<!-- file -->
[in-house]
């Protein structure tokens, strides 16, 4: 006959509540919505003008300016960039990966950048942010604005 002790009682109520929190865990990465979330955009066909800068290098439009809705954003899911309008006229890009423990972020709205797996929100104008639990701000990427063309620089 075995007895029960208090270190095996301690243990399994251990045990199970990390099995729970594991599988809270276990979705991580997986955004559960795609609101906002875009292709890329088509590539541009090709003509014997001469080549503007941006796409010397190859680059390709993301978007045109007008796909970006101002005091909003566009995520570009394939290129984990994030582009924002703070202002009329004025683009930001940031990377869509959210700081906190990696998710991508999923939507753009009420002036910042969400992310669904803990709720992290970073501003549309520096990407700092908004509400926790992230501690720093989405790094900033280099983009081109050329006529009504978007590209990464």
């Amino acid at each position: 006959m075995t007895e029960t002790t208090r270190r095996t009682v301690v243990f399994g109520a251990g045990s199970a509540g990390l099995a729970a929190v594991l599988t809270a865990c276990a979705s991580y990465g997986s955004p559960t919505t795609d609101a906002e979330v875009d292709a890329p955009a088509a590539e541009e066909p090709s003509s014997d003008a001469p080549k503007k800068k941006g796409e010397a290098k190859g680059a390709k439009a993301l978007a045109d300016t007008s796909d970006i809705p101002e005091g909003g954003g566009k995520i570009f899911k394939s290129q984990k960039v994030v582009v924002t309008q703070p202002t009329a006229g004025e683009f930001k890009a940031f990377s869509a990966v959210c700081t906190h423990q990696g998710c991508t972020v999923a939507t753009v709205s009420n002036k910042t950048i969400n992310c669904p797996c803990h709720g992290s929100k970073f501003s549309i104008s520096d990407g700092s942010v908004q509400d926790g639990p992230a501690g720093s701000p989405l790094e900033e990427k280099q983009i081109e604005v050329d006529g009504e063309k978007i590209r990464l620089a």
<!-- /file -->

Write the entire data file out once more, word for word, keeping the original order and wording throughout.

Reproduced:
[in-house]
């Protein structure tokens, strides 16, 4: 006959509540919505003008300016960039990966950048942010604005 002790009682109520929190865990990465979330955009066909800068290098439009809705954003899911309008006229890009423990972020709205797996929100104008639990701000990427063309620089 075995007895029960208090270190095996301690243990399994251990045990199970990390099995729970594991599988809270276990979705991580997986955004559960795609609101906002875009292709890329088509590539541009090709003509014997001469080549503007941006796409010397190859680059390709993301978007045109007008796909970006101002005091909003566009995520570009394939290129984990994030582009924002703070202002009329004025683009930001940031990377869509959210700081906190990696998710991508999923939507753009009420002036910042969400992310669904803990709720992290970073501003549309520096990407700092908004509400926790992230501690720093989405790094900033280099983009081109050329006529009504978007590209990464």
């Amino acid at each position: 006959m075995t007895e029960t002790t208090r270190r095996t009682v301690v243990f399994g109520a251990g045990s199970a509540g990390l099995a729970a929190v594991l599988t809270a865990c276990a979705s991580y990465g997986s955004p559960t919505t795609d609101a906002e979330v875009d292709a890329p955009a088509a590539e541009e066909p090709s003509s014997d003008a001469p080549k503007k800068k941006g796409e010397a290098k190859g680059a390709k439009a993301l978007a045109d300016t007008s796909d970006i809705p101002e005091g909003g954003g566009k995520i570009f899911k394939s290129q984990k960039v994030v582009v924002t309008q703070p202002t009329a006229g004025e683009f930001k890009a940031f990377s869509a990966v959210c700081t906190h423990q990696g998710c991508t972020v999923a939507t753009v709205s009420n002036k910042t950048i969400n992310c669904p797996c803990h709720g992290s929100k970073f501003s549309i104008s520096d990407g700092s942010v908004q509400d926790g639990p992230a501690g720093s701000p989405l790094e900033e990427k280099q983009i081109e604005v050329d006529g009504e063309k978007i590209r990464l620089a």